Our website uses cookies.

By continuing, you agree to our privacy policy.

Under the General Data Protection Regulation, cookies are considered personal data. Cookies and other technologies on this website are used but not limited to, personalize content and ads, to provide social media features and to analyze our traffic.

Got It

Interpretive Trails & Historic Hikes in the Smokies

The Great Smoky Mountains are a great place to bask in nature and explore the great outdoors. But did you know the majestic mountains are also home to many learning opportunities? The Great Smoky Mountains are also home to rich history and you can learn more by taking advantage of the interpretive trails and historic hikes throughout the national park.

Interpretive Trails

An interpretive trail tells a story. You’ll find resources along the path that will take you back in time, connect you with nature and more. You might find signs or markers along the trail that impart information and let you learn as you experience the natural splendor around you. You’ll find many interpretive trails and historic hikes in the Great Smoky Mountains. This means you can easily turn your time in the Smokies into an educational experience.

You’ll find historic sites, special markers and interpretive guides along the way on the above trails. This means you’ll be able to step both back in time and into the woods. Let’s take a look at some of these historic hikes and interpretive trails in the Great Smoky Mountains and start planning your next adventure. Find more info about the types of trails from the National Park Service.

Cades Cove

Cades Cove might be one of the most historic areas in the Great Smoky Mountains. The Cades Cove Visitor Center is a great place to start your interpretive journey, as it is home to a number of educational resources. You’ll find the visitor center, with more informational resources, on the midpoint of the 11 mile loop through this special part of the park.

Cades Cove

Old Settlers Trail

If you’re ready to lace up your hiking boots and take a step back in time, consider setting out on Old Settlers Trail. This 16.2 mile trail is a moderate hike and features some sneaky changes in elevation. Along the way you’ll see numerous historical landmarks, including an old cemetery and original mountain homesites. The trail is well marked and easy to follow. Access Old Settlers Trail from the Greenbrier area of the Great Smoky Mountain National Park.

Kephart Prong trailhead

Kephart Prong

The Kephart Prong Trail is located between Cherokee and Newfound Gap. You’ll drive about 20 miles through the mountains from the Sugarlands Visitor Center to find the trailhead. Though it’s a trek from Pigeon Forge, you’ll find each mile of the drive is worth it. Kephart Prong Trail lets you see some unique history up close and in person. You’ll see remains from the Great Depression less than a mile from the trailhead. A Civilian Conservation Corps camp was set up in the area between 1933 and 1942.

Little Greenbrier

You’ll find two spots on the National Register of Historic Places in the Little Greenbrier area of the Great Smoky Mountains National Park. Both buildings date back to the 1800s and can give you a glimpse into what life was like in the mountains years ago. You can get to Little Greenbrier by taking a hike down Little Brier Gap Trail. This 2.6 mile walk starts out in the Metcalf Bottoms picnic area and will take you through the woods and back in time.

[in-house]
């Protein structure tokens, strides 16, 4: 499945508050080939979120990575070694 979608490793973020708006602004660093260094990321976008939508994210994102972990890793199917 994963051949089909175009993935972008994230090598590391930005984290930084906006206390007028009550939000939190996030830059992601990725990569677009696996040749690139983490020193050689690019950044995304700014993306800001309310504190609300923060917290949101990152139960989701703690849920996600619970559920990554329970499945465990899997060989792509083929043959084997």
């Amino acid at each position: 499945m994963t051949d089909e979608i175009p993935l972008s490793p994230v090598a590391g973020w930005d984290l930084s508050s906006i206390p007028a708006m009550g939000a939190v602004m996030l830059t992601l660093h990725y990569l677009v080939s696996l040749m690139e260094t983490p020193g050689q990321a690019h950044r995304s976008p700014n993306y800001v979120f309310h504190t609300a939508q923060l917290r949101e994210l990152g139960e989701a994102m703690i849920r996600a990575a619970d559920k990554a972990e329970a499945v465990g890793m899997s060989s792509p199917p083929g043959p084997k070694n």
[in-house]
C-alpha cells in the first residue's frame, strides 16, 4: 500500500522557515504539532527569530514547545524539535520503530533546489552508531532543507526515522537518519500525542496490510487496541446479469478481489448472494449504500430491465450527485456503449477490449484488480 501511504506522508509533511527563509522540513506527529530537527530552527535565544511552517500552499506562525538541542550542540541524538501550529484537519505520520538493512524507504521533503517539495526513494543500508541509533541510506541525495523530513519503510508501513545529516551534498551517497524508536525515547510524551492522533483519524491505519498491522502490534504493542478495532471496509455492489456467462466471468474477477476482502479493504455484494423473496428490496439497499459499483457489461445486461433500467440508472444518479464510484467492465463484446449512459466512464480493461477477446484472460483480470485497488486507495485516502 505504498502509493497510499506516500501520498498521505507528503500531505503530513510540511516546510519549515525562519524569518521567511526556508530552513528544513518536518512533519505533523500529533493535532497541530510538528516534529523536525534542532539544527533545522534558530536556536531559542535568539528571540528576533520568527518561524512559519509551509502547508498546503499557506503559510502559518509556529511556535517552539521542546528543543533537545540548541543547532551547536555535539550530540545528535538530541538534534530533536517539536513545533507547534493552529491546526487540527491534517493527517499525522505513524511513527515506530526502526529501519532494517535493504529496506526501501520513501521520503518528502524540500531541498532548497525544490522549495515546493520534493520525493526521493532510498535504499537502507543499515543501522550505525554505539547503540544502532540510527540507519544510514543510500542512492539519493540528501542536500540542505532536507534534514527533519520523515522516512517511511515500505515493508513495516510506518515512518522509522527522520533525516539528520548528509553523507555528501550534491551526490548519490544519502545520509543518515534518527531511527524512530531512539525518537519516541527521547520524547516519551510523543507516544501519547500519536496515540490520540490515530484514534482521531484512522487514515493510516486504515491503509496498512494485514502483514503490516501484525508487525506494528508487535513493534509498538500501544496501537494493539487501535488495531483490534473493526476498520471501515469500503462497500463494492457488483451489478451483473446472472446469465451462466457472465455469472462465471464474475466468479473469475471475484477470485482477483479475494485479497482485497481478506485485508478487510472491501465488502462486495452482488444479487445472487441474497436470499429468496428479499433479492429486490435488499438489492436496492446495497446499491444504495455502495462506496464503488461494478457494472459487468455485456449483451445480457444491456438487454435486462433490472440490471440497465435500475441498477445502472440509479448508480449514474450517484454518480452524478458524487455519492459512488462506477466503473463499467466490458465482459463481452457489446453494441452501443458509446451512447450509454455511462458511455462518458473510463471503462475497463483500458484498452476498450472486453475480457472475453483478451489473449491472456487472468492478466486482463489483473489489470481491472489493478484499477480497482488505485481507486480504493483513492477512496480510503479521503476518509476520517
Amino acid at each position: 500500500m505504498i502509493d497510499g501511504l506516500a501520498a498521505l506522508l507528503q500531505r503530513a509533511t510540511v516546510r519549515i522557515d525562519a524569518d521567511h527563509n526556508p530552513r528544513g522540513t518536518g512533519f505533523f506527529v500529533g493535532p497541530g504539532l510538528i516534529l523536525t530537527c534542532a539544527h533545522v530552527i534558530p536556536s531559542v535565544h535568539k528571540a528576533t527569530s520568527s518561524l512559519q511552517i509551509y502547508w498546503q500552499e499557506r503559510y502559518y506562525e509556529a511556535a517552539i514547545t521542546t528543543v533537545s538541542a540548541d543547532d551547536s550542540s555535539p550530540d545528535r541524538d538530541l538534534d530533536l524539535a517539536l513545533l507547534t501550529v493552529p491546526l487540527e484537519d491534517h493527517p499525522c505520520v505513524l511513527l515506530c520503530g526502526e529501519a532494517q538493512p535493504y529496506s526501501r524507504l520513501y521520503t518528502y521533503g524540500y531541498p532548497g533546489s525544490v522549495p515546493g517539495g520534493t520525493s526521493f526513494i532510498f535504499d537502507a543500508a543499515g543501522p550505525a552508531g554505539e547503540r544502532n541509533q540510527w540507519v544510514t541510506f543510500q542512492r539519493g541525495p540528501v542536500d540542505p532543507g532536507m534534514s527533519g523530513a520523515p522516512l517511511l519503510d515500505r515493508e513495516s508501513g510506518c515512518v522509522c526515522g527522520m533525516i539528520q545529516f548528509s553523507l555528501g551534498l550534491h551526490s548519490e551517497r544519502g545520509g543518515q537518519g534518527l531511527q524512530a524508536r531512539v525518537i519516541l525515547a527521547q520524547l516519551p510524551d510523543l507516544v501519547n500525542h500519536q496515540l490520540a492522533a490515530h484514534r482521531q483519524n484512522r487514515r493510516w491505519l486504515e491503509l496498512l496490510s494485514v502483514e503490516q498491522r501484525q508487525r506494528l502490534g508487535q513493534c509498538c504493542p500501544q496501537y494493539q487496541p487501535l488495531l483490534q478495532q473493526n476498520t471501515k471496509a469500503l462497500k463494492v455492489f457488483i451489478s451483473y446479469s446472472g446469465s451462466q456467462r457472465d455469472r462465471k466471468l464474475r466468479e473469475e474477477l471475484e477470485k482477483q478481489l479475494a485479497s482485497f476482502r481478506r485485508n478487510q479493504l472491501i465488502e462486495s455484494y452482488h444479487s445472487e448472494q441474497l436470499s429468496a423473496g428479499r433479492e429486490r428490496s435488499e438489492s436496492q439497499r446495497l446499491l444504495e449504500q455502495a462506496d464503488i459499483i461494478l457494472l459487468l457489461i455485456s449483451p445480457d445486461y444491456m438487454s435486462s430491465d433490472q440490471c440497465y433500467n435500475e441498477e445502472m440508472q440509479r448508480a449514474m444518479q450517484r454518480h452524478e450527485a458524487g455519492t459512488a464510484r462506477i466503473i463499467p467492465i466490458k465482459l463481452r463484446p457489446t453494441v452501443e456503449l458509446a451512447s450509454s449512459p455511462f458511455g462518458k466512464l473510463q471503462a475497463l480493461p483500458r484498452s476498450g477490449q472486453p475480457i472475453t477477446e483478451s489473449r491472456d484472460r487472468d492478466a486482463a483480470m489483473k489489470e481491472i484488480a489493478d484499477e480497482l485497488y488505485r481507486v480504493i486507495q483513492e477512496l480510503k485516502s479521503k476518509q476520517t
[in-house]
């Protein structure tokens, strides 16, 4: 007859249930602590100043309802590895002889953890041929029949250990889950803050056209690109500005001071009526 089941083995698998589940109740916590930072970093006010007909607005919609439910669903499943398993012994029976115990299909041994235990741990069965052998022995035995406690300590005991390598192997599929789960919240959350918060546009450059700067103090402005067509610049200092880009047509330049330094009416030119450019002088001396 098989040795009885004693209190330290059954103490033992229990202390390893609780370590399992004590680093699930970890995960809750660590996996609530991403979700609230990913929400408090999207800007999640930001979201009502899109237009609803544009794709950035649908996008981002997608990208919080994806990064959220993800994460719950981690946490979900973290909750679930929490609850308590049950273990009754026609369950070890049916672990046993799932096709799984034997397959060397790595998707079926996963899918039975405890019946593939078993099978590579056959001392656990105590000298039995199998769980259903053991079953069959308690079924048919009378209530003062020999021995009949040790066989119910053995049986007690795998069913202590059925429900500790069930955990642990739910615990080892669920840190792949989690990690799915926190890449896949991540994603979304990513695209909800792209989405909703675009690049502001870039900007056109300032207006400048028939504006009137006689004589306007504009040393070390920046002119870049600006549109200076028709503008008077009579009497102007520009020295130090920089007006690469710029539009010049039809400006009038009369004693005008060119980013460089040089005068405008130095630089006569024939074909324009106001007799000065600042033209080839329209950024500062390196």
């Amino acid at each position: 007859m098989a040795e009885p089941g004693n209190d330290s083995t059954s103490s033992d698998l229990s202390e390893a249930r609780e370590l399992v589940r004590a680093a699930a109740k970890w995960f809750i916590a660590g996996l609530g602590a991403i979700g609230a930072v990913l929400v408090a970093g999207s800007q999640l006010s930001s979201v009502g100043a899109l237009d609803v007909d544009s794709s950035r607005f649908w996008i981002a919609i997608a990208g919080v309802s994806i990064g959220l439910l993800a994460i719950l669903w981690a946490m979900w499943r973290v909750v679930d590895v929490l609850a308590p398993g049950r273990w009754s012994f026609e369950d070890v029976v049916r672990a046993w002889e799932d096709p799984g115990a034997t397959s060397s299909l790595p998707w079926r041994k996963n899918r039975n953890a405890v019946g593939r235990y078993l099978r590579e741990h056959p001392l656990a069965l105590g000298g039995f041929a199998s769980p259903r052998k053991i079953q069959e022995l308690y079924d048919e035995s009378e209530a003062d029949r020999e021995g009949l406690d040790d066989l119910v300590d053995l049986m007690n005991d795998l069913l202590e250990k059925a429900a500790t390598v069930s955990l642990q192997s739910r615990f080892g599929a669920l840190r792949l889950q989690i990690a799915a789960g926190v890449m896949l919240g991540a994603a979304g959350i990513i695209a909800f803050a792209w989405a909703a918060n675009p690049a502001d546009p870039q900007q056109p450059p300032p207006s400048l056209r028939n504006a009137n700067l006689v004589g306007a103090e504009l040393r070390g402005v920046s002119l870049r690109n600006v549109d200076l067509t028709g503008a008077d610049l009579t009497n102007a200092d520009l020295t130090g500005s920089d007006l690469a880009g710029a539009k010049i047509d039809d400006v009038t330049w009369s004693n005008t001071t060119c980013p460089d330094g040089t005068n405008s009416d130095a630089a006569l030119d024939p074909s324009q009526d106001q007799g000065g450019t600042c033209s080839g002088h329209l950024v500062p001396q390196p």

Walker Sisters Cabin

The other historic building along this trail is the famous Walker Sisters Cabin. The 3-room Walker Cabin and the single room Little Greenbrier Schoolhouse still stand and still welcome visitors. Walker Cabin, also known as Walker Sisters Cabin, was home to 6 spinster sisters who called the cabin home until the final sister, Louisa, passed away in 1964.

Walker Sisters Cabin

Grapeyard Ridge Trail

Also located in the Greenbrier area of the park is Grapeyard Ridge Trail. Hikers who embark on this 5.8 mile trek will find some unique terrain along the way. They’ll hike over a creek, up a ridge and finally will pass the remains of an old steam engine. The steam engine has been in the creek since the 1920s and offers a glimpse back in time. Grapeyard Ridge Trail is considered a quiet forest hike.

What is a Quiet Walkway?

You’ll find that many of the interpretive trails in the Great Smoky Mountains are near Quiet Walkways. You might see the signposts labeling these Quiet Walkways as your driving through the park or as you pull off toward trailheads. Generally speaking, Quiet Walkways are short trails that almost anyone can walk. They are designed to let you experience a little nature and are very accessible.

A short walk on this easy trail offers close-up views, subtle aromas, and the serene quiet of a protected woodland. You will be walking in one of the last great wildland areas in the East, but you won't need a backpack or hiking boots. Take your time. Have a seat on a rock or a log bench. The trail has no particular destination, so walk as far as you like and then return.Quiet Walkway Sign Inscription, Newfound Gap Rd.

You’ll find quite a few Quiet Walkways in the Great Smoky Mountains, including Hickory Flats, Laurel Branch, Balsam Point and Thunderhead Prong. Next time you see a sign for a Quiet Walkway as you travel down 441 or between Sugarlands and Cades Cove, consider pulling over and embarking on the short trek.

Are you ready to get out into the mountains and take a step back in time? Explore the interpretive and historic trails of the Great Smoky Mountains. See how adding a little history to your next Pigeon Forge vacation can make things both fun and informative for the entire family.